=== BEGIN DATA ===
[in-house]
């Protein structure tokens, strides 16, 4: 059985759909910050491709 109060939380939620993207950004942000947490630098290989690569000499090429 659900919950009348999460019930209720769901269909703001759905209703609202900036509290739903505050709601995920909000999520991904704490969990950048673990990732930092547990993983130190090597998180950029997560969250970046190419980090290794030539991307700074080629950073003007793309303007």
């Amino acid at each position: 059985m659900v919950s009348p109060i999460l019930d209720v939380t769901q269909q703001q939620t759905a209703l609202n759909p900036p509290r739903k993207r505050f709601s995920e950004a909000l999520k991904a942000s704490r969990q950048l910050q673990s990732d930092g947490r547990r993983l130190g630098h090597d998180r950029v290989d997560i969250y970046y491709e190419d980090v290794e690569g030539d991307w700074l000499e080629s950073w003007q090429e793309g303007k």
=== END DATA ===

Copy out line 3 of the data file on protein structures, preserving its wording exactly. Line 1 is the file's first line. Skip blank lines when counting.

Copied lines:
């Amino acid at each position: 059985m659900v919950s009348p109060i999460l019930d209720v939380t769901q269909q703001q939620t759905a209703l609202n759909p900036p509290r739903k993207r505050f709601s995920e950004a909000l999520k991904a942000s704490r969990q950048l910050q673990s990732d930092g947490r547990r993983l130190g630098h090597d998180r950029v290989d997560i969250y970046y491709e190419d980090v290794e690569g030539d991307w700074l000499e080629s950073w003007q090429e793309g303007k």